Expressing disquiet that the Comprehensive Nuclear-Test-Ban Treaty still requires 10 more signatures to come into force, despite it being open for signing for exactly a decade today, United Nations Secretary-General Kofi Annan called on Member States to show greater urgency as he highlighted the consequences of further delays.
“Although there is an international norm against nuclear testing and continuing moratoria on testing, I am concerned that the treaty has yet to enter into force. Indeed, no one can guarantee that nuclear testing might one day resume, particularly when the modernization of weapons continues,” he said in a message to a ministerial meeting on the Treaty.
“Resumption of nuclear testing by one State could well lead to a single cascade of States seeking to acquire nuclear weapons... also a variety of cascades, with other States conducting their own nuclear tests, additional States acquiring nuclear devices, and existing nuclear-weapon States racing to expand or improve their nuclear capabilities. Avoidance of such a series of events is a mission we must pursue with the utmost urgency.”
Mr. Annan’s message, which was delivered by Nobuaki Tanaka, Under-Secretary-General for Disarmament Affairs, highlighted that the Treaty has now been signed by 176 States, while 135 States have ratified it.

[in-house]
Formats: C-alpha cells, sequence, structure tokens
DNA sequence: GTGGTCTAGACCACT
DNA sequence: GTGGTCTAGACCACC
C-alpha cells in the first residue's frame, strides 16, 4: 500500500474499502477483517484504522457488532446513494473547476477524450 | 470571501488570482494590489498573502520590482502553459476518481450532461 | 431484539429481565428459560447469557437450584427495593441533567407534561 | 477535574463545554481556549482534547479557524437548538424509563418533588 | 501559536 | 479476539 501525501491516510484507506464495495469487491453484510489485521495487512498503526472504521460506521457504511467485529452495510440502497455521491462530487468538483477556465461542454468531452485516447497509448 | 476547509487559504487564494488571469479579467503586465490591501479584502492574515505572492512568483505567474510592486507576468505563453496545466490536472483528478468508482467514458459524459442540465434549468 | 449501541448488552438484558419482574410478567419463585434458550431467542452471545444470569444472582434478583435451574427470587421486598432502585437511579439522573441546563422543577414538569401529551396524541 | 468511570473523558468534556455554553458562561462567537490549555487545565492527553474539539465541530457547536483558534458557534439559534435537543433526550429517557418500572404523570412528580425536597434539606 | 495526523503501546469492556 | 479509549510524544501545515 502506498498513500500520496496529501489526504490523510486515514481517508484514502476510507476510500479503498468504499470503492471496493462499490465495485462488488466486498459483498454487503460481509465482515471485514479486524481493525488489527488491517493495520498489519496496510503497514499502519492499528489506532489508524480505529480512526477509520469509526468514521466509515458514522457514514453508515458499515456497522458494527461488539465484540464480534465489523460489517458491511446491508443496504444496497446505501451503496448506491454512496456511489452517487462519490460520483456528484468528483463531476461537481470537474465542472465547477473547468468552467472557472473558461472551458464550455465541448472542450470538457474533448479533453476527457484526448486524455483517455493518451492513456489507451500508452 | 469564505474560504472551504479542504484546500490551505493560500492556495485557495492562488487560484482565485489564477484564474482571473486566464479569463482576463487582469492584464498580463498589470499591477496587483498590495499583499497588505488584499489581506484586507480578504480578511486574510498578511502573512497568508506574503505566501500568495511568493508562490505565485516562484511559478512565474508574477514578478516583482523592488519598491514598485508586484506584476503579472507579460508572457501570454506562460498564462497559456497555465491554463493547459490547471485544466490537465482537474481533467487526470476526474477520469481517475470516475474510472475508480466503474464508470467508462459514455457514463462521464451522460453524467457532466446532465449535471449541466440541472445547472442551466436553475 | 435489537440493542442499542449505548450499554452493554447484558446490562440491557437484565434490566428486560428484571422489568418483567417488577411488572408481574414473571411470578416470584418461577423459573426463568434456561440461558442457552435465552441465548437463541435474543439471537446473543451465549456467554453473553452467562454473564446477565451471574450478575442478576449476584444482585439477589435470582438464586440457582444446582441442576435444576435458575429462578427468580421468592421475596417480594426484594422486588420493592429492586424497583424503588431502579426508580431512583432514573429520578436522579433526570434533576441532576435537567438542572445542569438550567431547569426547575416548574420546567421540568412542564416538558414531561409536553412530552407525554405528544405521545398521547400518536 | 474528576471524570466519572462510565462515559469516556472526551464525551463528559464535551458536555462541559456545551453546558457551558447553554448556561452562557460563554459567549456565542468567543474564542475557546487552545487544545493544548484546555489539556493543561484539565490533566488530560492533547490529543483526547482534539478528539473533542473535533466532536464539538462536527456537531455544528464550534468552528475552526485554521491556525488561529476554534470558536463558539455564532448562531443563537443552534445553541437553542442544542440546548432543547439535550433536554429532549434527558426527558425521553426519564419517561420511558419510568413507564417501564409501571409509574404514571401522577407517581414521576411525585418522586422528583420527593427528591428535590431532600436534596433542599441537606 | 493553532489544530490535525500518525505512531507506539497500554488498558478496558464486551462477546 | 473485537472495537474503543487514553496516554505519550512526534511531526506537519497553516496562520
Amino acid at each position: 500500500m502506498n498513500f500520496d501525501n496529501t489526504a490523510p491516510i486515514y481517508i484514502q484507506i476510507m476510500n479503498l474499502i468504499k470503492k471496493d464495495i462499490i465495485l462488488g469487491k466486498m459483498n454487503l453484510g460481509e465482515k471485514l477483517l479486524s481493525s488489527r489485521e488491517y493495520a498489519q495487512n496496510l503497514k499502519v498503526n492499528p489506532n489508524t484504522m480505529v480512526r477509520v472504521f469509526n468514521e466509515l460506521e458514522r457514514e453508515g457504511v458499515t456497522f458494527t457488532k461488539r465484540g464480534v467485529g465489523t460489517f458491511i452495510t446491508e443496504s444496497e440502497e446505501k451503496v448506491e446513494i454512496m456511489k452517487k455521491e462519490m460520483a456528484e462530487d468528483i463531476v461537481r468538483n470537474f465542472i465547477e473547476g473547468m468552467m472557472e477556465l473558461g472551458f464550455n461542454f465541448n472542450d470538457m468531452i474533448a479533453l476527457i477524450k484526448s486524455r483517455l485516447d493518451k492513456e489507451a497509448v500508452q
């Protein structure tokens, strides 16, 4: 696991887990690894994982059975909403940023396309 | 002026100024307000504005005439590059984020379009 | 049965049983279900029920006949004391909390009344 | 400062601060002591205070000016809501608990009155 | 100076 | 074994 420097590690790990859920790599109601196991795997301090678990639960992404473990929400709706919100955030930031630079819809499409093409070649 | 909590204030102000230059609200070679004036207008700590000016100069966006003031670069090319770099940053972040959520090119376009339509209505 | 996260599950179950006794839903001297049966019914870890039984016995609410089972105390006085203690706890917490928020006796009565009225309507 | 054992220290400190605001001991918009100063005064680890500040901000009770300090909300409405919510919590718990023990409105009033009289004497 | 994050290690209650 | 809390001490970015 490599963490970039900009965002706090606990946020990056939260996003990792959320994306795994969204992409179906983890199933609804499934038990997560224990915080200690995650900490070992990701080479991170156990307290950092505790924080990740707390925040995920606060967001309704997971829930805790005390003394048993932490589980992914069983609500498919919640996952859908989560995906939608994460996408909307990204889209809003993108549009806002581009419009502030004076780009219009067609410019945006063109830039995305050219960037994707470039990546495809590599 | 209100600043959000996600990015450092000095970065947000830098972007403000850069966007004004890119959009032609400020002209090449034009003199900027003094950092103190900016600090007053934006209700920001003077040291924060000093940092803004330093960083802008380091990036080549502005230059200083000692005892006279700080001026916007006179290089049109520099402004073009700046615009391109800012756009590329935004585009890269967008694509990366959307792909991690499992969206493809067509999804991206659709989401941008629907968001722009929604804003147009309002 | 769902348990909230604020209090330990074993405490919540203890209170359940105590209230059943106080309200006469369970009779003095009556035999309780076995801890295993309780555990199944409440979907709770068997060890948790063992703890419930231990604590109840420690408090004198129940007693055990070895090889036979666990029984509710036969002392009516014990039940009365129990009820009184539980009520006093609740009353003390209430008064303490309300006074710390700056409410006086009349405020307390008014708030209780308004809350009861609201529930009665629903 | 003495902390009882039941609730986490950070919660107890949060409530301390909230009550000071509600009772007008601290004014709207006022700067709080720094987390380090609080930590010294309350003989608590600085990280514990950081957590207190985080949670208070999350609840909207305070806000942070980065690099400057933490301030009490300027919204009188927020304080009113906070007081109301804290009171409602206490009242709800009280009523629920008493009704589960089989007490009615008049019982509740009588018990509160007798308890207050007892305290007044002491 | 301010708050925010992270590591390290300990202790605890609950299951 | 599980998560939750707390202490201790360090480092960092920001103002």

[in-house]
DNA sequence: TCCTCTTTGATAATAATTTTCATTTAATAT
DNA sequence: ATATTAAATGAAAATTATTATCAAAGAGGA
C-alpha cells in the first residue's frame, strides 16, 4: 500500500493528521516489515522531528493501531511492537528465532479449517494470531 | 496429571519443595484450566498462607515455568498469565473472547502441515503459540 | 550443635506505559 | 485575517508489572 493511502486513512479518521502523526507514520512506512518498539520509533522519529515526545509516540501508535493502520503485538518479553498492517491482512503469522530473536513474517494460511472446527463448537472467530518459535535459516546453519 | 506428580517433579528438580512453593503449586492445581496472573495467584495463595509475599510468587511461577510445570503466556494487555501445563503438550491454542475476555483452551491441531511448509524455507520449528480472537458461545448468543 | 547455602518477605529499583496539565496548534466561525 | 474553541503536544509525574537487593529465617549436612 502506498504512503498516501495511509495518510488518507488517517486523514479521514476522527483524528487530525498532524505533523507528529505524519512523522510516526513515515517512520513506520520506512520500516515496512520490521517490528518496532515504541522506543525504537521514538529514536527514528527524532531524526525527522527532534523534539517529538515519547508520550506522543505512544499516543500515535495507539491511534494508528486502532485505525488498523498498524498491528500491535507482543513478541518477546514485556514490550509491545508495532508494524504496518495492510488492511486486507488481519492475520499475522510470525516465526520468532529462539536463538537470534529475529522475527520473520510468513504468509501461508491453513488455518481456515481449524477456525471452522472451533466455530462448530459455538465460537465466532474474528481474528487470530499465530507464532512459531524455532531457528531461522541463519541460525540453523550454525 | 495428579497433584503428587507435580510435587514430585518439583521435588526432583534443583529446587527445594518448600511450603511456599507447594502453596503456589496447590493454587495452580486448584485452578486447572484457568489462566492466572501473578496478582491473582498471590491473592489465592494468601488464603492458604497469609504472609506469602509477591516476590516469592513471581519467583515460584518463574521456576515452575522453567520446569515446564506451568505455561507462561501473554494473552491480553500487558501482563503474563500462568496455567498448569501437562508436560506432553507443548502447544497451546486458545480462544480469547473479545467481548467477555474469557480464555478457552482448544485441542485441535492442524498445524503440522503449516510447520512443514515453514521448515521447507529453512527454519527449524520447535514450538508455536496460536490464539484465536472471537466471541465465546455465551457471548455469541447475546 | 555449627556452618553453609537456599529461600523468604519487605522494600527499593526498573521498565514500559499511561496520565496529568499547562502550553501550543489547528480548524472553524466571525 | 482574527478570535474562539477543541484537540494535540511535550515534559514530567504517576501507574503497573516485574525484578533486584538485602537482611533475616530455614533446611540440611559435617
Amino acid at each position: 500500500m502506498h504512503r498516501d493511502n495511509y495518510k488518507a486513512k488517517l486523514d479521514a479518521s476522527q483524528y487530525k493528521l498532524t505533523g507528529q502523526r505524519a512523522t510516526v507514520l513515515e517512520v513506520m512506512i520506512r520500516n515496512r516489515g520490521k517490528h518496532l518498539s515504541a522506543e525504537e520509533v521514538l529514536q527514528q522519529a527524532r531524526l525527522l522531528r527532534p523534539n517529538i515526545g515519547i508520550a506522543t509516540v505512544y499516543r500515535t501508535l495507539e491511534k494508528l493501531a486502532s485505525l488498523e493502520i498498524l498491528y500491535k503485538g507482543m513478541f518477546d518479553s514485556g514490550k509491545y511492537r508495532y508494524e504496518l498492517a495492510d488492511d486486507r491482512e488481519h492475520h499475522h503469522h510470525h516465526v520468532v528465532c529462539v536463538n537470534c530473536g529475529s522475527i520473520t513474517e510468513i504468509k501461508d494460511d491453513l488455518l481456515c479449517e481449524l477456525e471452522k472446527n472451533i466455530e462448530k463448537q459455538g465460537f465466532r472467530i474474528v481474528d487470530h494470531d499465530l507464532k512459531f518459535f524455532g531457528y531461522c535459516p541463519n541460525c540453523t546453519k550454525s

“Of the 44 States identified in the Treaty's Annex II, whose ratifications are required for the Treaty to enter into force, 34 have done so. I urge all such States that have not yet ratified the treaty to do so, and I call upon all other States to work on behalf of this goal.”
He said that each additional signature will “bring the world closer to achieving its long-standing goal of outlawing all nuclear tests, thereby advancing both nuclear non-proliferation and disarmament,” adding that verification provisions under the Treaty would contribute to ensuring full compliance with the test ban.
At today’s 10th anniversary of the Treaty’s opening for signature, the ministers also launched a joint statement supporting the agreement, a move that Mr. Annan welcomed.